Originally, construction was supposed to happen in phases, allowing some departments to remain in the building while others moved to the Behavioral Sciences Building, Johnson Hall, and Ingersoll Hall. When it became clear that this phasing plan would not work, members of the English and philosophy departments who were still in the building were suddenly relocated to Ingersoll Hall.

Ad

Incoming students attend orientation meetings in the recently opened Eddy Hall. (Photo Credits: Emily Vavra)
Incoming students attend orientation meetings in the recently opened Eddy Hall. (Photo Credits: Emily Vavra)

Junior English major Madison Myers had many of her classes moved around campus while Eddy was out of service.

“I’ve had to go to buildings all over campus, mostly Clark, but some over on the Oval and other random places,” Myers said. “It’s been kind of inconvenient.”

Once the building was completely vacated, the project was able to advance more quickly, according to Ronda.

“I know that the transition of offices and centers to Ingersoll, BSB and Johnson Hall was difficult at times, and I appreciate the patience that most people showed during those months,” Ronda said. “But I also know that the result in a much-improved and comfortable building will be worth the wait and inconvenience.”

Eddy Hall is open for classes during the summer session, and is being used extensively for Ram Orientation. A grand opening will be held in August prior to the beginning of fall classes.

“I am looking forward to having my classes in one location,” Myers said.

Flores said they should be wrapping up the project soon, adding furniture and landscaping before school starts in the fall. After a few minor adjustments this summer, Eddy Hall will be completed and ready to face the rush of students.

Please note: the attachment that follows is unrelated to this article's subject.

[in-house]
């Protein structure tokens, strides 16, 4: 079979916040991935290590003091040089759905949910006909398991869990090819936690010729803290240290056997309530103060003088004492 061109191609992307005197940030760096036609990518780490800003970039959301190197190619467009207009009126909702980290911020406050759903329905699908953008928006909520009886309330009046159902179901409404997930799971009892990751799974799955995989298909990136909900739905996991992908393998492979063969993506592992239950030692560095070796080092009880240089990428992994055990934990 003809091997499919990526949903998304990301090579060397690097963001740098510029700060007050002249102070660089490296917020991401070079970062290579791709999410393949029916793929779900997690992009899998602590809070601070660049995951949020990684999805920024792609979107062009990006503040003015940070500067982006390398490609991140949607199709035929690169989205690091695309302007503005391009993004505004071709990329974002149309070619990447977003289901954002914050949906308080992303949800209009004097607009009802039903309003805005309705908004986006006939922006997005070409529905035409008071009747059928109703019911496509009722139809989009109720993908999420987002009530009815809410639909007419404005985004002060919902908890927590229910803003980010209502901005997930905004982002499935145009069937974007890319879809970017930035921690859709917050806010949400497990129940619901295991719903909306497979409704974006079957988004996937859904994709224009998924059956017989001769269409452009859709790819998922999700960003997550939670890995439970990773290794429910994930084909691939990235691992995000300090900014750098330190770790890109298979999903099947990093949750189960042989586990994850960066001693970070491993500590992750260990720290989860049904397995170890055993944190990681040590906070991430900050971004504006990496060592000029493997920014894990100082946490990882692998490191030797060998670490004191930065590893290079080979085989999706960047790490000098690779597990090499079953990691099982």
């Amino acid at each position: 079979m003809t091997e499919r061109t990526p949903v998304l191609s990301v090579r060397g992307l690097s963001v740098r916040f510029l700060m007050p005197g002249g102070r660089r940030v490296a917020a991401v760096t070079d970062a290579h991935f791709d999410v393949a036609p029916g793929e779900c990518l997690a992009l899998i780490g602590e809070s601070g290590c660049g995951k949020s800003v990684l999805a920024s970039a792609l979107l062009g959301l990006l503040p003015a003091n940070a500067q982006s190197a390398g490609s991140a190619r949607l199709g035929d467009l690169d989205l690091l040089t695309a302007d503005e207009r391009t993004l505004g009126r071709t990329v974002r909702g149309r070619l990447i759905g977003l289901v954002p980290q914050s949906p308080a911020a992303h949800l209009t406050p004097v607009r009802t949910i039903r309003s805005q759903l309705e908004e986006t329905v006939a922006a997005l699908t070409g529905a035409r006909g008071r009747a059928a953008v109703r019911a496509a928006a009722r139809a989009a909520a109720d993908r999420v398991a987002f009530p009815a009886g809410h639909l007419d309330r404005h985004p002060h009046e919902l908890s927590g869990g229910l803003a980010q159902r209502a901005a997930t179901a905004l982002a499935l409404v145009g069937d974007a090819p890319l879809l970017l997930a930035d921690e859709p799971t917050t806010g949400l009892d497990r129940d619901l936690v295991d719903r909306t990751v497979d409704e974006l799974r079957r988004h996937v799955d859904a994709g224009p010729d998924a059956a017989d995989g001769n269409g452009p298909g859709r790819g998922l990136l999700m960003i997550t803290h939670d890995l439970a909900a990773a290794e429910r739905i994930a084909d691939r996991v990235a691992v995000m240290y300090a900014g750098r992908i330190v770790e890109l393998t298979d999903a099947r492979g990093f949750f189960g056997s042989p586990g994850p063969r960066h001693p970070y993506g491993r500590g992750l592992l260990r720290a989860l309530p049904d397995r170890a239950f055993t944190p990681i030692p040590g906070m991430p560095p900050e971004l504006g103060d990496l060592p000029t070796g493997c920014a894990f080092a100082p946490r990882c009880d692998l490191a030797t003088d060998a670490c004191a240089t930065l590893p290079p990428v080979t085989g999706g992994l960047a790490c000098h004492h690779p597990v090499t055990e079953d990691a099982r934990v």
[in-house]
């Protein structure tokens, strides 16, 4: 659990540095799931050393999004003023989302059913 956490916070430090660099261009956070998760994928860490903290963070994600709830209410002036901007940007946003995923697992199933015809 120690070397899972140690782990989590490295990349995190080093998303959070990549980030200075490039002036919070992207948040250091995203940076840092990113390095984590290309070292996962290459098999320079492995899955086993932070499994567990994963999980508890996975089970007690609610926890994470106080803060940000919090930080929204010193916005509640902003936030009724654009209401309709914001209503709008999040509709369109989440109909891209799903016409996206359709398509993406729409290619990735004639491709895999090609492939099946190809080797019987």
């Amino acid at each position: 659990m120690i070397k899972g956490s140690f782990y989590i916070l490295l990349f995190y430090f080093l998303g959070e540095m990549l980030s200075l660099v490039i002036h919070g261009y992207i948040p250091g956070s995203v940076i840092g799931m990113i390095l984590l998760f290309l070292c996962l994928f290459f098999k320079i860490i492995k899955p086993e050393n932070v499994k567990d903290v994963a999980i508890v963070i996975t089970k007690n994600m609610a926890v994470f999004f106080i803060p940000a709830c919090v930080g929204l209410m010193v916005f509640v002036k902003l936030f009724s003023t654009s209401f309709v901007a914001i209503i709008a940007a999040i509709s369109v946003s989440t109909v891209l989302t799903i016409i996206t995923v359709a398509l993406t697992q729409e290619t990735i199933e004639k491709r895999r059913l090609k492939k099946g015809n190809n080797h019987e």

“Every construction project requires fine tuning, especially one like this that combines new construction and existing structure,” Ronda said. “So we’ll be touching up paint, signage, ceiling tiles and other items throughout the summer to get ready for the grand opening in August.”

Collegian Senior Reporter Emily Vavra can be reached at news@collegian.com or on Twitter @vivalavavra.

Leave a Comment
More to Discover

Comments (0)

When commenting on The Collegian’s website, please be respectful of others and their viewpoints. The Collegian reviews all comments and reserves the right to reject comments from the website. Comments including any of the following will not be accepted. 1. No language attacking a protected group, including slurs or other profane language directed at a person’s race, religion, gender, sexual orientation, social class, age, physical or mental disability, ethnicity or nationality. 2. No factually inaccurate information, including misleading statements or incorrect data. 3. No abusive language or harassment of Collegian writers, editors or other commenters. 4. No threatening language that includes but is not limited to language inciting violence against an individual or group of people. 5. No links.
All The Rocky Mountain Collegian Picks Reader Picks Sort: Newest

Your email address will not be published. Required fields are marked *